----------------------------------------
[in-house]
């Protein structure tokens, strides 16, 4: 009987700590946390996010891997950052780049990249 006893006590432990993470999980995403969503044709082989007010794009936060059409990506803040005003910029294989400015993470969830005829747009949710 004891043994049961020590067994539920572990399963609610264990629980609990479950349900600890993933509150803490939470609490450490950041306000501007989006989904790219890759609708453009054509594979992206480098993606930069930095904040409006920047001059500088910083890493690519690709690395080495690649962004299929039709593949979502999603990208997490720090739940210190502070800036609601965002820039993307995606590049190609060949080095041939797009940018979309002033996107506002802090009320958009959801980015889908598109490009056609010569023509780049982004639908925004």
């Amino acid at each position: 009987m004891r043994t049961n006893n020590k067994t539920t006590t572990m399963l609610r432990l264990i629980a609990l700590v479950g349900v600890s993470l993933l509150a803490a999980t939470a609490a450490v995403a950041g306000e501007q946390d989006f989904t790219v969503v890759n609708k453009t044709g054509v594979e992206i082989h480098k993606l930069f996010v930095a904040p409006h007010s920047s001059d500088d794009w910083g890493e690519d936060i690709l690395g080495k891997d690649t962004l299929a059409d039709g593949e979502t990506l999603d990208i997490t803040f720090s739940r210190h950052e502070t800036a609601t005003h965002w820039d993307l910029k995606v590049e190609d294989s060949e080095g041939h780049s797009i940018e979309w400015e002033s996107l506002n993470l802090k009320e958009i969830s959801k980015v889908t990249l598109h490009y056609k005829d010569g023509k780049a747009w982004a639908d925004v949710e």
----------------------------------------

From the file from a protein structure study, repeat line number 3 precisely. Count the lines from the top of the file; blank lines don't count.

């Amino acid at each position: 009987m004891r043994t049961n006893n020590k067994t539920t006590t572990m399963l609610r432990l264990i629980a609990l700590v479950g349900v600890s993470l993933l509150a803490a999980t939470a609490a450490v995403a950041g306000e501007q946390d989006f989904t790219v969503v890759n609708k453009t044709g054509v594979e992206i082989h480098k993606l930069f996010v930095a904040p409006h007010s920047s001059d500088d794009w910083g890493e690519d936060i690709l690395g080495k891997d690649t962004l299929a059409d039709g593949e979502t990506l999603d990208i997490t803040f720090s739940r210190h950052e502070t800036a609601t005003h965002w820039d993307l910029k995606v590049e190609d294989s060949e080095g041939h780049s797009i940018e979309w400015e002033s996107l506002n993470l802090k009320e958009i969830s959801k980015v889908t990249l598109h490009y056609k005829d010569g023509k780049a747009w982004a639908d925004v949710e």